Following the lead of powerhouses Bookforum and The New York Review, the interdisciplinary magazine BOMB appears to be in the middle of a major project to make a lot of its content available free, online. This should be a boon to highbrow bibliophiles. For years, BOMB's author interviews have offered deep perspective on the state of the art, while its monthly publication schedule has indemnified it against the faddishness that characterizes so much cultural coverage. Visitors to the new version of www.bombsite.com can browse interviews with the likes of Peter Nadas and Roberto Bolano (archived from 2001)... as well as the current cover-story: a conversation with Kate Valk, my favorite actor in New York and "a national treasure." Be sure also to peruse the BOMB's excellent literary supplement, First Proof.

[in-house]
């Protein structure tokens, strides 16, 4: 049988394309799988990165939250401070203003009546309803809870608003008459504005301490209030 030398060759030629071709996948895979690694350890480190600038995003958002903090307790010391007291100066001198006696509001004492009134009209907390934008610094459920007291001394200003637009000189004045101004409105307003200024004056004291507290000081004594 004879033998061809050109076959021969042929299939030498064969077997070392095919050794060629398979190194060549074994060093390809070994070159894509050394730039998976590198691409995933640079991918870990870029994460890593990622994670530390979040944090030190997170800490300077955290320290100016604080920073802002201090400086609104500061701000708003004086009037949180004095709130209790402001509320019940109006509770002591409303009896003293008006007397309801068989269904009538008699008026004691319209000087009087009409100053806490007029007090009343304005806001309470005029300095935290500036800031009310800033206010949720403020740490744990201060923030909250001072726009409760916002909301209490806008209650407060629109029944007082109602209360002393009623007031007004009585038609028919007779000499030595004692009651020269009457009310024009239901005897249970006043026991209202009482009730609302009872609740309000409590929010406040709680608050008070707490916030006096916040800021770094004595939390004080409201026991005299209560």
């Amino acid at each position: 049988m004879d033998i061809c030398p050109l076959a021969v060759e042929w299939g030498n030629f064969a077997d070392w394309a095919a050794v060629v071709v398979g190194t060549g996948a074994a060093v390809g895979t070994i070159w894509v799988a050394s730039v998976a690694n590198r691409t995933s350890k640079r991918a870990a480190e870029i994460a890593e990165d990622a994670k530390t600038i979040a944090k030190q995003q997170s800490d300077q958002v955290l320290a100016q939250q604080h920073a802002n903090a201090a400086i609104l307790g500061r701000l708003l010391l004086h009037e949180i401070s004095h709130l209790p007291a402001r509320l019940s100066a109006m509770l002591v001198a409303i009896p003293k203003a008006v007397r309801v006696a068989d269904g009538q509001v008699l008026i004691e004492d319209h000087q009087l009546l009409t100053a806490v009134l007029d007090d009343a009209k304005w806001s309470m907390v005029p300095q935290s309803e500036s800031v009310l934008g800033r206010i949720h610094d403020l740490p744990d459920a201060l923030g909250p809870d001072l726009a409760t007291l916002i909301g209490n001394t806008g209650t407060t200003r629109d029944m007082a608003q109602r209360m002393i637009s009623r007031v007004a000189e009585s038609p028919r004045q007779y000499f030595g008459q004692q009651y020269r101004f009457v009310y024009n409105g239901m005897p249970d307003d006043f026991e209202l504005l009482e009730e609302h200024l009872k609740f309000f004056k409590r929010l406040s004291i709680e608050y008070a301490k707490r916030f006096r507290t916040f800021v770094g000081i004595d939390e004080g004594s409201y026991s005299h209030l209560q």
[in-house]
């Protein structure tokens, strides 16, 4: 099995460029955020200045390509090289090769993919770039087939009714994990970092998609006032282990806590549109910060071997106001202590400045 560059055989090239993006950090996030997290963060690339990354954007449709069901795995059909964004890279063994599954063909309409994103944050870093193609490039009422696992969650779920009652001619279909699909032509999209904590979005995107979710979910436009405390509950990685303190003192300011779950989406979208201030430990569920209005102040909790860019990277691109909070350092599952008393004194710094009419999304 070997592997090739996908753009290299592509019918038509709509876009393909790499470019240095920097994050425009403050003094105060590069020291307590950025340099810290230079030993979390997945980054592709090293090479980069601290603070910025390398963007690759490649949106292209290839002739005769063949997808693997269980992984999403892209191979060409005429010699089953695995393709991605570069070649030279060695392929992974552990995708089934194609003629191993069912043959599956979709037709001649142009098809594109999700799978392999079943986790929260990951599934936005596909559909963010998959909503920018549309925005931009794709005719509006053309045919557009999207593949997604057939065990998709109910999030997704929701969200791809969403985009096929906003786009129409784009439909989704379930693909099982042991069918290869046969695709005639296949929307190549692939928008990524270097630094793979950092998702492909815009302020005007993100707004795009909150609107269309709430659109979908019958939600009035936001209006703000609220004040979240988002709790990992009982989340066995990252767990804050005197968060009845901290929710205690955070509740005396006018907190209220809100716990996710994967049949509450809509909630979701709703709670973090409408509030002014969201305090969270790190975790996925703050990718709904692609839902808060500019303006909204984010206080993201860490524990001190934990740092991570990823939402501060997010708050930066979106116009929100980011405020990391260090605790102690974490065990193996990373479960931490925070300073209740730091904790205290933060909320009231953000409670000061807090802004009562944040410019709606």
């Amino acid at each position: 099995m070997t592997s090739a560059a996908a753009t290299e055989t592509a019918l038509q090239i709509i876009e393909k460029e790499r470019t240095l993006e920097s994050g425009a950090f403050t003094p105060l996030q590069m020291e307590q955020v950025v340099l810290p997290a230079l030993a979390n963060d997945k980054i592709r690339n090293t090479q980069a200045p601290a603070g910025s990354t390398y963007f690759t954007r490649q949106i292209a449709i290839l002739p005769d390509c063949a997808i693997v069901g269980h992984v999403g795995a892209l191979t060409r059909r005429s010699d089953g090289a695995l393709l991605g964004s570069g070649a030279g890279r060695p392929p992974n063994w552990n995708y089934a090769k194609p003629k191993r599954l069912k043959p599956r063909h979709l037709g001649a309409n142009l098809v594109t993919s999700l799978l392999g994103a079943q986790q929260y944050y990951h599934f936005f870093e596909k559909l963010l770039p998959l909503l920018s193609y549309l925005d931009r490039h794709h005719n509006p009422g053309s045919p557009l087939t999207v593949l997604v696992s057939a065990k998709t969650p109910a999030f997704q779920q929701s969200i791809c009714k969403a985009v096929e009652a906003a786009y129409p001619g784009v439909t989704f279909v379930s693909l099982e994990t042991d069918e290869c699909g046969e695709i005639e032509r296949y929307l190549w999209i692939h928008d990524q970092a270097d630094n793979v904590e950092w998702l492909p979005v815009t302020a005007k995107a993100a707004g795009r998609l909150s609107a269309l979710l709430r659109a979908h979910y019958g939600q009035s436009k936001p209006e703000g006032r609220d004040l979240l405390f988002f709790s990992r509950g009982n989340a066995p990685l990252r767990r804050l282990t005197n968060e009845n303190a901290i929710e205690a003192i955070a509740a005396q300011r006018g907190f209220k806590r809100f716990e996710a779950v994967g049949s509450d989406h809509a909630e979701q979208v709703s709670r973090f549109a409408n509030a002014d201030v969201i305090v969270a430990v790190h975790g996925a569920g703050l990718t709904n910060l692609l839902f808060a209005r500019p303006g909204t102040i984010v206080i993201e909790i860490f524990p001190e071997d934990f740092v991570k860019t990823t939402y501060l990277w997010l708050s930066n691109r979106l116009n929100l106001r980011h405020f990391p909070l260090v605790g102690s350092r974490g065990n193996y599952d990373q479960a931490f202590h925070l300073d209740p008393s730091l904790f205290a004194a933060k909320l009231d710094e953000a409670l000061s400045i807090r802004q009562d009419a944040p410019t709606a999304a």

Last week I wrote a brief post about football books and wondered why there aren't more of them, especially compared to baseball. In yesterday's Baltimore Sun, reporter Childs Walker takes that same idea and runs with it much farther than I did in his comprehensive article. Walker's impetus for writing the piece is a trio of recently released football books: John Feinstein's first pro football book, Next Man Up, David Halberstam's book about Bill Belichick, The Education of a Coach, and Allen Barra's bio of Bear Bryant, The Last CoachWalker cites many compelling theories as to why baseball books dominate the sports literature landscape even though football is the more popular sport (at least in terms of TV ratings)."It's funny how few good books get written about the passions of people who don't read books," Michael Lewis wrote in the New Republic. "There are vast tracts of human experience that, because of the sort of humans having the experience, go ignored by talented writers. Football is one of them."Baseball is the older game, having risen to popularity at a time when the written and spoken word were the only ways for many fans to experience players and games. Football, by contrast, found much of its audience through television, and its early history feels cut off.Walker goes on to run through several football books that are worthy of the mantle "sports literature," starting with the two books I mentioned last week, George Plimpton's Paper Lion and Instant Replay by Jerry Kramer, a guard for the Green Bay Packers in the 1960s, and Dick Schaap. Also mentioned are a pair of novels - progenitors of the Oliver Stone film Any Given Sunday, it seems - North Dallas Forty by former Cowboys receiver Peter Gent and Semi-Tough by Sports Illustrated writer Dan Jenkins. And finally several non-fiction books about football: H.G. "Buzz" Bissinger's book "of a Texas town's obsession with high school football" in Friday Night Lights (also recently a movie); Mark Bowden's study of the Philadelphia Eagles, Bringing the Heat; When Pride Still Mattered, David Maraniss' bio of Vince Lombardi and Mark Kriegel's bio, Namath. These books all sound like a great way to pass the time for those six days between Sundays.